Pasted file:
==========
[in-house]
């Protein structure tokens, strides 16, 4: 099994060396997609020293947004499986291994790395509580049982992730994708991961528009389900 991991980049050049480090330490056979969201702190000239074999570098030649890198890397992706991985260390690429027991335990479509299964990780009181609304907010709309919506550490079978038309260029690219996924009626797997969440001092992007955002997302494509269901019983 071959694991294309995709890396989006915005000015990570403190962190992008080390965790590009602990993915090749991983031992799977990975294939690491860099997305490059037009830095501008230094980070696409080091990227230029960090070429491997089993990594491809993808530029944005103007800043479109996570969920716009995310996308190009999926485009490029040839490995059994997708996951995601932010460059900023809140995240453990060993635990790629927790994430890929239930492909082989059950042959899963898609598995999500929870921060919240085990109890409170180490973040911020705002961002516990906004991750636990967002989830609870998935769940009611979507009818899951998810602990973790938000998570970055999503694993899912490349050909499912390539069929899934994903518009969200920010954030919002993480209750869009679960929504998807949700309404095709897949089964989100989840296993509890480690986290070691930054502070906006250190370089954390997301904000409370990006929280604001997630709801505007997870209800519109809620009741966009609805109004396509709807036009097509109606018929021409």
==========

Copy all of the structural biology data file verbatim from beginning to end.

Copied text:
[in-house]
């Protein structure tokens, strides 16, 4: 099994060396997609020293947004499986291994790395509580049982992730994708991961528009389900 991991980049050049480090330490056979969201702190000239074999570098030649890198890397992706991985260390690429027991335990479509299964990780009181609304907010709309919506550490079978038309260029690219996924009626797997969440001092992007955002997302494509269901019983 071959694991294309995709890396989006915005000015990570403190962190992008080390965790590009602990993915090749991983031992799977990975294939690491860099997305490059037009830095501008230094980070696409080091990227230029960090070429491997089993990594491809993808530029944005103007800043479109996570969920716009995310996308190009999926485009490029040839490995059994997708996951995601932010460059900023809140995240453990060993635990790629927790994430890929239930492909082989059950042959899963898609598995999500929870921060919240085990109890409170180490973040911020705002961002516990906004991750636990967002989830609870998935769940009611979507009818899951998810602990973790938000998570970055999503694993899912490349050909499912390539069929899934994903518009969200920010954030919002993480209750869009679960929504998807949700309404095709897949089964989100989840296993509890480690986290070691930054502070906006250190370089954390997301904000409370990006929280604001997630709801505007997870209800519109809620009741966009609805109004396509709807036009097509109606018929021409």